12. says

    It has always struck me that as skeptics we ask a lot more of people than religion or pseudo-science does. To be skeptical, you have to look objectively at all relevant data, follow careful logical reasoning, and often admit your own inability to know anything "for certain". The other side only asks you to trust them.Work hard to learn and understand difficult and complex concepts of science, or just believe what your parents did? Be humble enough to admit you have not studied something enough to know much about it, or run with the feel good notion that you have everything figured out? Religion always seems to me like the dishonest, easy and lazy option. Is it any wonder there is frustration and anger on the part of biologists that have dedicated decades of study to their science when people want to tell them they are wrong, mostly because it disturbs their comfortable world view? I often feel justified in stepping on the feelings of those who are offended because they can't be bothered to do the work real understanding requires.

  13. says

    "Awesome post but… Mediterranean ocean? Most of my life living by its shore and never knew it got promoted from sea to ocean! ;-) "Sea and ocean are not mutually exclusive. An ocean is a body of water covering exposed oceanic crust. The Caspian Sea is an ocean, as is the Black Sea. And while we subdivide it into smaller units (Atlantic, Pacific, Indian, Arctic, and Southern), they are all actually part of a single ocean.The Mediterranean Sea is actually only an ocean at some points in time (due to tectonic activity).

  14. says

    Pseudoscience let's you live in a playful, peaceful, secure, delusional world where anything good is possible and there is a master plan for your life/soul. I know people like this to include my best friend and almost all of them have bad experiences in life prior to living this path. I think it's a rejection and sometimes a way to explain the harsh cruelties and the unfairness of reality(functions like a security blanket). I think pseudoscience and religion have some similarities of how they function to comfort people or provide security. I figure mostly all people really want in life is to feel good, secure and believe they are divinely special.My friends ask me why I would want to believe in atheism because they say it provides no comfort, doesn't help the homeless or do anything positive for the world.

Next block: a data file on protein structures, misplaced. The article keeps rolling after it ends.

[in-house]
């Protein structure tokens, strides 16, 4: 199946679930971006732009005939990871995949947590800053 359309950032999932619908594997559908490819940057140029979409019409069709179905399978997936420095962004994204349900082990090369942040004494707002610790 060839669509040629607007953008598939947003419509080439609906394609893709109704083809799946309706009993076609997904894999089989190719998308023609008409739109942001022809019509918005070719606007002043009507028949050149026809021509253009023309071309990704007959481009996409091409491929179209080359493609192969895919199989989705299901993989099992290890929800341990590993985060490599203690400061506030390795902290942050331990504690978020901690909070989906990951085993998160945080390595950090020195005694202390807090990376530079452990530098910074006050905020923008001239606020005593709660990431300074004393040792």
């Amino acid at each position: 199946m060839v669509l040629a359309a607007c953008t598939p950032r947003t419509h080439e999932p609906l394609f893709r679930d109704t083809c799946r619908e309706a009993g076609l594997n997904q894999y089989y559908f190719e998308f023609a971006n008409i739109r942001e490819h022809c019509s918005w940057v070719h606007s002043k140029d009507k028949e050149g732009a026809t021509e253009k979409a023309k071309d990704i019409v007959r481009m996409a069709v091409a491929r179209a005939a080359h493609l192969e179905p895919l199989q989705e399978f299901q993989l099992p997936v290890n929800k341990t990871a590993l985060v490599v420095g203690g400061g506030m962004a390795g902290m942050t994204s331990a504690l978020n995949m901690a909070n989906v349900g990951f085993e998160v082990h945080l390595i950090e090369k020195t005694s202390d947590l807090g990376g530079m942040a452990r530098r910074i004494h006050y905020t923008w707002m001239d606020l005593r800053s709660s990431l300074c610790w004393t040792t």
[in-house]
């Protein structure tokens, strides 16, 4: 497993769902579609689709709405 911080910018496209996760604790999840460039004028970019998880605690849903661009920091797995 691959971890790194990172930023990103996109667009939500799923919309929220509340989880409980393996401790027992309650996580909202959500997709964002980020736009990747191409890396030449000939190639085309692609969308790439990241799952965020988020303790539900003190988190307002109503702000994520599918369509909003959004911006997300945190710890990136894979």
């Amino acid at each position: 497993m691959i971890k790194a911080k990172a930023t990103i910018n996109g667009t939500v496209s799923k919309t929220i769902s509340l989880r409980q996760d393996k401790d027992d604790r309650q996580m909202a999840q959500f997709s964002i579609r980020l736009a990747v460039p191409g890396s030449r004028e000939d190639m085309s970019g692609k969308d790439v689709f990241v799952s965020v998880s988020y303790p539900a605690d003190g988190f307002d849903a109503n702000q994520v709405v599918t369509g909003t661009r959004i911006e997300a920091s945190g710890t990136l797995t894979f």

15. says

    Beyond the cool factor, I think pseudo-science has something else going for it. We seem to be programmed (culturally of physiologically) to want things to defy the day-to-day explainable reality.Experiencing the same 'real' world day in day out for our entire lives makes us yearn for something more. We want something outside understanding which cannot be explained by the workaday science which surrounds us.We want to be party to "hidden secrets" of the universe – part of an arcane fan-club. Familiarity breeds contempt, and what could be more familiar than reality?Many of us, of course, consider this mentality is borderline pants-on-head-retarded, as there is so much left for science to illuminate, and so many incredible wonders which arise from that "mundane" reality, but for a large part of the populace, mysterious=awesomesauce!